There’s a strong case to be made that since the end of World War II, Americans have grown increasingly narcissistic on average – more entitled, with an inflated sense of self-importance.
Psychologists Jean Twenge and W. Keith Campbell are most responsible for collecting data and creating a narrative to support this claim. According to the duo, the rise began with the Baby Boomers, who grew up in an era of relative ease and plenty after their grandparents endured a Great Depression and their parents soldiered and sacrificed through World War II. By the time they were college-aged, Boomers eschewed the collectivist mindset of their elders in favor of individualism.
The trend continued with Boomers’ kids. As Dennis Shen wrote for the London School of Economics’ Phelan United States Centre, “One study comparing teenagers found that while only 12% of those aged 14-16 in the early 1950s agreed with the statement “I am an important person”, 77% of boys and more than 80% of girls of the same cohort by 1989 agreed with it.”
And, of course, the rise in narcissism has persisted since. In 2008, Twenge published a study comparing college students’ scores on the Narcissistic Personality Inventory scale to scores from students in 1979, finding that levels of narcissism had risen roughly 30 percent.
Additional research has evinced this increase. “59% of American college freshmen rated themselves above average in intellectual self-confidence in 2014, compared with 39% in 1966,” Shen wrote.
Owing to the elevated prevalence of social media services over the past decade, it’s highly likely that the rise in narcissism has only accelerated of late. We see it on Twitter, where users flock to share their ‘brilliant’ opinions. We see it on Instagram and TikTok, where people carefully curate their online personas. We also see it in traditional media sources, where elite-educated journalists often make themselves the story and focus on tending their Twitter profiles. Narcissism also reigns on television news. Gone are the days of humble correspondents and “just the facts” anchors, replaced by talking heads and opinionated hosts more interested in their ratings than the truth.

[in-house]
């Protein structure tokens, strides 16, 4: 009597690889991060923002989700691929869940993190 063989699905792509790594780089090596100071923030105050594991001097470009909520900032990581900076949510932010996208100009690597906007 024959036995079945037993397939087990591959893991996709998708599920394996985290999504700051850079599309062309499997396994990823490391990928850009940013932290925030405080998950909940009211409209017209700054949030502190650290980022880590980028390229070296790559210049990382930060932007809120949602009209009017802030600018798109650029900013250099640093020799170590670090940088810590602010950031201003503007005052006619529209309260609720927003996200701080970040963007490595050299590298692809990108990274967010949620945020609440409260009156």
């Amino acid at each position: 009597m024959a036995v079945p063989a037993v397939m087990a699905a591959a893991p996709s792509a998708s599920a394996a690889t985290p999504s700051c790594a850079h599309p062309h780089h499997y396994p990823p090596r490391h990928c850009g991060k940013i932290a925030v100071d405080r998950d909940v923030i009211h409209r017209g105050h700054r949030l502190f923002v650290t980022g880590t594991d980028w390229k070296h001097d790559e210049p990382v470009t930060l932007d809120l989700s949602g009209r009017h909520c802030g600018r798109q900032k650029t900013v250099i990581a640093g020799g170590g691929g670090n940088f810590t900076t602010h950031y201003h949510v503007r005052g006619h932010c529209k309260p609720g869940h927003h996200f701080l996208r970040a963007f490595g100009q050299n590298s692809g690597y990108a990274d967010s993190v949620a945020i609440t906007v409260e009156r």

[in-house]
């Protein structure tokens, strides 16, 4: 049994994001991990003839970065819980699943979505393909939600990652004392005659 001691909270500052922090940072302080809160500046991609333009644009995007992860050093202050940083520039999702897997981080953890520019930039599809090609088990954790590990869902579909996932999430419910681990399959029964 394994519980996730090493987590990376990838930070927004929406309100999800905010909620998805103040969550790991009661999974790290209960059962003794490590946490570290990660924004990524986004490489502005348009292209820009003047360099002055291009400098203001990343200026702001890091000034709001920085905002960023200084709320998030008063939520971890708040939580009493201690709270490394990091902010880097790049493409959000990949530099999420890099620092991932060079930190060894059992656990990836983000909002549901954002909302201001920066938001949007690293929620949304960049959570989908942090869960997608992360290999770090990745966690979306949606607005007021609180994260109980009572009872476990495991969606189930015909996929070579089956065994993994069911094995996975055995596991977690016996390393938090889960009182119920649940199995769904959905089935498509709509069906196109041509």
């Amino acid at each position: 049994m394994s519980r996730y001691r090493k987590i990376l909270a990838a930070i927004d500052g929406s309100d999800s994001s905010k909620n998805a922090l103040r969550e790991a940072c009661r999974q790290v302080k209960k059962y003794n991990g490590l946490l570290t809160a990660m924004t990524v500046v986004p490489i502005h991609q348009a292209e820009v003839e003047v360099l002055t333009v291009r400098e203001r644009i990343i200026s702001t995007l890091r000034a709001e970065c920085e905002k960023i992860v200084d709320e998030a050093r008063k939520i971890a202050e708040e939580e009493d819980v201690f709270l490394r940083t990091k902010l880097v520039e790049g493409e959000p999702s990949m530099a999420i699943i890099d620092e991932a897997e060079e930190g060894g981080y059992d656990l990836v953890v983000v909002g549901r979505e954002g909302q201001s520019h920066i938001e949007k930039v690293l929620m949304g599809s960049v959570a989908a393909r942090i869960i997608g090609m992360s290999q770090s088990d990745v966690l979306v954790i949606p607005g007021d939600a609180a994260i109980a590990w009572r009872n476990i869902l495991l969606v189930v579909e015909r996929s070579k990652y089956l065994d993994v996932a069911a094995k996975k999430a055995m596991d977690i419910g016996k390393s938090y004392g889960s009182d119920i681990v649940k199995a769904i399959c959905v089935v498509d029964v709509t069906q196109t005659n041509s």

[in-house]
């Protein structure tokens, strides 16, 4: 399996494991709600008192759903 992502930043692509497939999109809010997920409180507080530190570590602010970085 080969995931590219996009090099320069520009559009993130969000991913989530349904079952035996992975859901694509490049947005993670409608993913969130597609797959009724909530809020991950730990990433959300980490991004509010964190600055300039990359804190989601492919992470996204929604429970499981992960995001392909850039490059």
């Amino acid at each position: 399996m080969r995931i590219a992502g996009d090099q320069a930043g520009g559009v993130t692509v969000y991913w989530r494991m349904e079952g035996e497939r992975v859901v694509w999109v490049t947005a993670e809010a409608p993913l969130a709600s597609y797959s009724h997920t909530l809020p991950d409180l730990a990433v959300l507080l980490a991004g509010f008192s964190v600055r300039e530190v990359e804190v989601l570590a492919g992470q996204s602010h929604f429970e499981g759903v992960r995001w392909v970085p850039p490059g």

Of course, while narcissism has risen, that doesn’t mean we are all narcissists. It exists both as a trait, which is on a spectrum, and a personality disorder, which is much more extreme and debilitating. Narcissistic personality disorder has actually remained fairly stable in the U.S. over the past decades. This means that the average American is more self-centered than they used to be, but decidedly not stuck in their own head.
What are the wider effects of this psychological transition? As Shen speculated, partisanship has exploded as people have grown more enamored with their own beliefs and less open to others’. Debt-financed conspicuous consumption “to elevate one’s status in front of others, rather than out of necessity” has risen. And an increasing disdain for government could partly be attributed to a focus on somewhat arrogant self-sufficiency.
There is also another way to look at the rise in narcissism – as a defense mechanism. Narcissism is often driven by low self-esteem and insecurity. Since the 1950s, wealth inequality has risen, cost of living has exploded, especially for housing, and puchasing power has stagnated. Combine these economic pressures with the competitive, pressure-filled media environment since the turn of the century and you have a recipe for a rise in narcissism. And sadly, narcissism is linked to elevated hostility and aggression towards others. One hopes that Americans can find a way to cool their collective narcissism before it boils over.
Originally published by RealClearScience. Republished with permission.